Multiple drug companies have begun Phase Three testing, but results are not expected before October or November. Former FDA chief Scott Gottlieb said Sunday on CBS’ “Face the Nation” that the authorization could allow use of the vaccine for high-risk populations.
"Full approval for the general population, where people can go to CVS and get a shot, that's really a 2021 event," Gottlieb said. "Maybe the first quarter of 2021, probably more likely the first half."
Over 1,000 University of Alabama students test positive
Officials at the University of Alabama's main campus in Tuscaloosa say 1,043 students have tested positive for the coronavirus since in-person classes began two weeks ago. Nine faculty and staff also have tested positive, the school said on its website. The school said 36% of the space set aside for isolating students who test positive was in use. University of Alabama System Chancellor Finis St. John called the school's testing regimen the "most robust" in the state.
"Fortunately, our isolation occupancy is below capacity, and the number will be adjusted as students complete the isolation period," University of Alabama System Chancellor Finis St. John said in a statement. "We are closely monitoring our data daily, and we will continue to adjust operations as the situation warrants.”
A look at how other colleges are faring:
A day before classes are scheduled to begin, Utah State University announced Sunday that they will test nearly 300 students for COVID-19 after wastewater samples from four dormitories showed elevated levels of the coronavirus.
The State University of New York Oneonta in central New York will suspend in-person instruction for two weeks after more than 100 students and faculty tested positive for the virus. It's the first college to shut down in New York state as many schools prepare to reopen for online and in-person instruction this fall.
In West Lafayette, Indiana, Purdue University has reported 80 confirmed cases for COVID-19 since Aug. 1, including 60 confirmed in the past week since the school, with an enrollment of around 40,000, reopened. At least three houses with more than 100 students combined – a fraternity, a sorority and cooperative house – are on lockdown and arranging classes remotely at the start of the semester.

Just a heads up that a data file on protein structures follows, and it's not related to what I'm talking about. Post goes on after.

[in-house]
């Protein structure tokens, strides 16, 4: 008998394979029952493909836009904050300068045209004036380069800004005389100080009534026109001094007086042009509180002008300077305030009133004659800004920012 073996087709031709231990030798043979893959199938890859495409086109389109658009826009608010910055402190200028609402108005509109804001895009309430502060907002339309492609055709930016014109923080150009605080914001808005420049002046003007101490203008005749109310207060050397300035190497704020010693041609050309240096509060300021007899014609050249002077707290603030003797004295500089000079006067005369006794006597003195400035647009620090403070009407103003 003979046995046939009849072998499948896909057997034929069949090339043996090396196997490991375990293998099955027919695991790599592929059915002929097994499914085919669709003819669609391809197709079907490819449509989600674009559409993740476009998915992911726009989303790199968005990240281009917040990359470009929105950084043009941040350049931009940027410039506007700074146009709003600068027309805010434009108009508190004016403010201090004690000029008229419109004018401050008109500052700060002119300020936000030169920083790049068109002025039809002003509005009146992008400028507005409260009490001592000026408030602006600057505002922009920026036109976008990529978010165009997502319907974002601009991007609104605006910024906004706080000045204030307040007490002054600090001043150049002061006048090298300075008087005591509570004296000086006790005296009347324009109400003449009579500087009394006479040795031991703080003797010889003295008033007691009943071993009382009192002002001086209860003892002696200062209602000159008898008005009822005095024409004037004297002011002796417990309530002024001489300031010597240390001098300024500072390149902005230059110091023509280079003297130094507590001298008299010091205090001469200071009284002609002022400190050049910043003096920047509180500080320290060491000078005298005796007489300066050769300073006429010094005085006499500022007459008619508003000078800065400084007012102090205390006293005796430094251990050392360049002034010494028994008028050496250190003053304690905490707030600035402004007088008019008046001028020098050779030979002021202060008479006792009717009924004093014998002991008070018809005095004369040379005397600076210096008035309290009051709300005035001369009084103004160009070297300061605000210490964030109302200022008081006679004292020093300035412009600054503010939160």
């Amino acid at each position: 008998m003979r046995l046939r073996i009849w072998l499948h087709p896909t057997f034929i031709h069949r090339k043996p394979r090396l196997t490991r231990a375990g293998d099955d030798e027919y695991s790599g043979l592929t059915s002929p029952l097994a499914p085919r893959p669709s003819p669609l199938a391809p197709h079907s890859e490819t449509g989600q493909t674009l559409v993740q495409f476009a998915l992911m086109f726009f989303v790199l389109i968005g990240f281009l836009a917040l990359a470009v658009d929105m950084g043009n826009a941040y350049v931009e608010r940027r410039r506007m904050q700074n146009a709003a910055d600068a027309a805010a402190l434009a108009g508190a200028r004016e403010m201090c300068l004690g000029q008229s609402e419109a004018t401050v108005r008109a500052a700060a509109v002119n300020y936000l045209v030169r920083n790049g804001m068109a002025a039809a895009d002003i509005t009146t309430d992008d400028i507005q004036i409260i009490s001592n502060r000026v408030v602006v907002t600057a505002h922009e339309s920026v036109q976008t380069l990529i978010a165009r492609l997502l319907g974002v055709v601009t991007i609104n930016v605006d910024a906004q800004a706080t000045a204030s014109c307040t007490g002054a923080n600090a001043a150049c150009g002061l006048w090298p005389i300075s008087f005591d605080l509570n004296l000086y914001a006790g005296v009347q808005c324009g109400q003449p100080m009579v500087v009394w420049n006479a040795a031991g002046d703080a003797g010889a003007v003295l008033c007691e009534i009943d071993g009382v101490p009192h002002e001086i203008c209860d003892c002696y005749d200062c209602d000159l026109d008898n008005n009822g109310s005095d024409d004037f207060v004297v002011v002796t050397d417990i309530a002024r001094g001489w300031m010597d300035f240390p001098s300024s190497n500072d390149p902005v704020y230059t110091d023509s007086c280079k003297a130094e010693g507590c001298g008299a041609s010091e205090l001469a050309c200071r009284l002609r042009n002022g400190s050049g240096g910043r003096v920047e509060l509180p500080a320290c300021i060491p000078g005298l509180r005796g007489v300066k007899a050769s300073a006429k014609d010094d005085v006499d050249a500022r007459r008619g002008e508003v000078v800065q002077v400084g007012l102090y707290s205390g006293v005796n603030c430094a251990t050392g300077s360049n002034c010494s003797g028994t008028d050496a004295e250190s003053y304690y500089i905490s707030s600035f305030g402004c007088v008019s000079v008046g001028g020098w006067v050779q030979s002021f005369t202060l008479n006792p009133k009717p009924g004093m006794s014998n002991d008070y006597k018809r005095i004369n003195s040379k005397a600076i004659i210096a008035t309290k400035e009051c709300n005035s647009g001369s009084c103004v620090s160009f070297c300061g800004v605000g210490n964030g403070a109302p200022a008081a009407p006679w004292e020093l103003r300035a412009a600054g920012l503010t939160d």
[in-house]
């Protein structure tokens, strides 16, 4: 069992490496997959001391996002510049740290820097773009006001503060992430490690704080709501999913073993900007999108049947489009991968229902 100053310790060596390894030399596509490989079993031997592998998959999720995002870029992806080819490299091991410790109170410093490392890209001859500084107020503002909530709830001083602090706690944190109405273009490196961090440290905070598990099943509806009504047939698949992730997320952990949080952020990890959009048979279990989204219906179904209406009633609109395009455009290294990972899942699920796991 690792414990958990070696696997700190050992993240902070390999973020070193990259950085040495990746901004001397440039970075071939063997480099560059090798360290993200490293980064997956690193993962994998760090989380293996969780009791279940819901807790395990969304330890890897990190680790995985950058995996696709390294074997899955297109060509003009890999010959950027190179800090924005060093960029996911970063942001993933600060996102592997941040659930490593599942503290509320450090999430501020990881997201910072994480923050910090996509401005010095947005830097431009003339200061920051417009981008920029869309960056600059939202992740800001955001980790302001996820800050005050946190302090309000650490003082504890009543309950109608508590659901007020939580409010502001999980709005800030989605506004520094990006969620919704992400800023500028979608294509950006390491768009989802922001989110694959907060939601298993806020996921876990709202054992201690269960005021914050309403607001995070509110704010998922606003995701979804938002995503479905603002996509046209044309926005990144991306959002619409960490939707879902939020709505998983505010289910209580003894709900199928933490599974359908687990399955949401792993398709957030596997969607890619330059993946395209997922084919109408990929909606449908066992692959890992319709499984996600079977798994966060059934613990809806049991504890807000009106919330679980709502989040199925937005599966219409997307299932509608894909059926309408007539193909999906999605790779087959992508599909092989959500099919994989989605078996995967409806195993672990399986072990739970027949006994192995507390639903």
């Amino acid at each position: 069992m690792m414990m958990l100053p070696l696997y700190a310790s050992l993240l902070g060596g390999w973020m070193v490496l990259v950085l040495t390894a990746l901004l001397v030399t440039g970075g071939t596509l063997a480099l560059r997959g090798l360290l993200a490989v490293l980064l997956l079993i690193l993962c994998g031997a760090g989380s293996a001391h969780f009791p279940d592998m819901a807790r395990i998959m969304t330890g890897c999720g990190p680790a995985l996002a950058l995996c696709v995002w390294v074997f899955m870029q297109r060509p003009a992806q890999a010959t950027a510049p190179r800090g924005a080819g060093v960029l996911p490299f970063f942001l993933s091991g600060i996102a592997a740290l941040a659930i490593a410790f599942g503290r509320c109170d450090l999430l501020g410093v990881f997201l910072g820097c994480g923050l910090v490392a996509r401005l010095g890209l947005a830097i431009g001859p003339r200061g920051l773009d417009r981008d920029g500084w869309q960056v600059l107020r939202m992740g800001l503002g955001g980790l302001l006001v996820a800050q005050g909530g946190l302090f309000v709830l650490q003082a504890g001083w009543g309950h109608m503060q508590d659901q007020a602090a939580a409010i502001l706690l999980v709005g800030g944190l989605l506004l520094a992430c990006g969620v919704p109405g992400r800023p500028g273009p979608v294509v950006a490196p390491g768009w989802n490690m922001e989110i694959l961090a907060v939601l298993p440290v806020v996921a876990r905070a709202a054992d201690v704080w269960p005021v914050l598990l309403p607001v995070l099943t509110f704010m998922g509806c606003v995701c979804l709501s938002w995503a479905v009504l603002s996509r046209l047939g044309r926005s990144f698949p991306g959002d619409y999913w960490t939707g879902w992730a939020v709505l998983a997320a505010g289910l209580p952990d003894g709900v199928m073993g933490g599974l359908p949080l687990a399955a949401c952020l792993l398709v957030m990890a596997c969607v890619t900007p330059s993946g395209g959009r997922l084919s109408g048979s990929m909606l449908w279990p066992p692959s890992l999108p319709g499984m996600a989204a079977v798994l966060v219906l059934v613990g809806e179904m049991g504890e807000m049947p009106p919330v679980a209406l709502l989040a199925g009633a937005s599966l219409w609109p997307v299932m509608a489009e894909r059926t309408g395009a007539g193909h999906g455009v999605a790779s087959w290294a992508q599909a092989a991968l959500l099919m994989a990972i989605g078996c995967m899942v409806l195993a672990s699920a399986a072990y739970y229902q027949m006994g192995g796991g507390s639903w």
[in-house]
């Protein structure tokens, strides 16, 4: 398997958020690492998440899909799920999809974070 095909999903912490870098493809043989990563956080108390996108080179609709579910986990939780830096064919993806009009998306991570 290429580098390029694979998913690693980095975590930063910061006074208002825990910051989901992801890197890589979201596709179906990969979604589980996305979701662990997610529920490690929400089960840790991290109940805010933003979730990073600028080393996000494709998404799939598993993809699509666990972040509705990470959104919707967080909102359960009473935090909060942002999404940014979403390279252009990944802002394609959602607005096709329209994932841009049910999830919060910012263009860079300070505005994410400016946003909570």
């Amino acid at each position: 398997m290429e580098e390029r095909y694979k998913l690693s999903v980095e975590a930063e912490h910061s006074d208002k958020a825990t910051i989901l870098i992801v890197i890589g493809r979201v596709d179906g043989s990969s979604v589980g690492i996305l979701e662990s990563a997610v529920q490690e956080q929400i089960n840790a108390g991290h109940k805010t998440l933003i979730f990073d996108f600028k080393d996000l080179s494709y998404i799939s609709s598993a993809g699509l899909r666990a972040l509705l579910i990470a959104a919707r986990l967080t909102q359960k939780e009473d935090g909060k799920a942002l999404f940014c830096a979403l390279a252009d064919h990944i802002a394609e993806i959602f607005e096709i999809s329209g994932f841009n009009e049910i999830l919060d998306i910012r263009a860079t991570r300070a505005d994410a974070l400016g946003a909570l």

Temple University in Philadelphia will switch nearly all in-person classes to online for two weeks starting Monday after active COVID-19 cases spiked from 58 Friday to 103 Sunday.
Northwestern University outside Chicago plans to have freshmen and sophomores take classes remotely, while juniors, seniors and graduate students will be allowed to attend in-person instruction or a mix with online classes, the Chicago Tribune reported. The school is keeping fraternity and sorority houses closed in the fall.
Universal Orlando cuts 800+ jobs amid ongoing COVID-19 pandemic
Hotels at the Universal Orlando Resort announced more than 800 employees will be losing their jobs as the Florida theme park industry continues to be devastated by the pandemic.
The employees at Hard Rock Hotel, Loews Portofino Bay Hotel and Cabana Bay Beach Resort were indefinitely furloughed or permanently terminated, according to a notice filed last week by the company Loews Hotels & Co.
A company director said in a letter to the state that the surge of confirmed cases in late June and July and other states' decisions to order Florida travelers to quarantine had caused a "sudden, dramatic and unexpected reversal in bookings."
Labor Day warning: Family gatherings can be as dangerous as big crowds
Images of packed beaches, lakes and bars have made the rounds on traditional and social media for much of the summer, drawing scorn from those concerned about the COVID-19 outbreak.
But experts say also troubling are the growing instances of case clusters arising from smaller gatherings. Social functions of various sizes among relatives, friends and co-workers are drawing scrutiny as public health experts sound the alarm ahead of Labor Day weekend.
“People don’t think of it in the same way as the Trump rally in Tulsa, a bunch of people on the beach or in the bars, but these small events add up to a lot,” said Dr. Peter Chin-Hong, a professor of medicine at the University of California-San Francisco. "It’s just invisible."
– Jorge L. Ortiz
COVID-19 resources from USA TODAY
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Contributing: The Associated Press
This article originally appeared on USA TODAY: COVID-19 news: US surpasses 6 million cases; India infections; US Open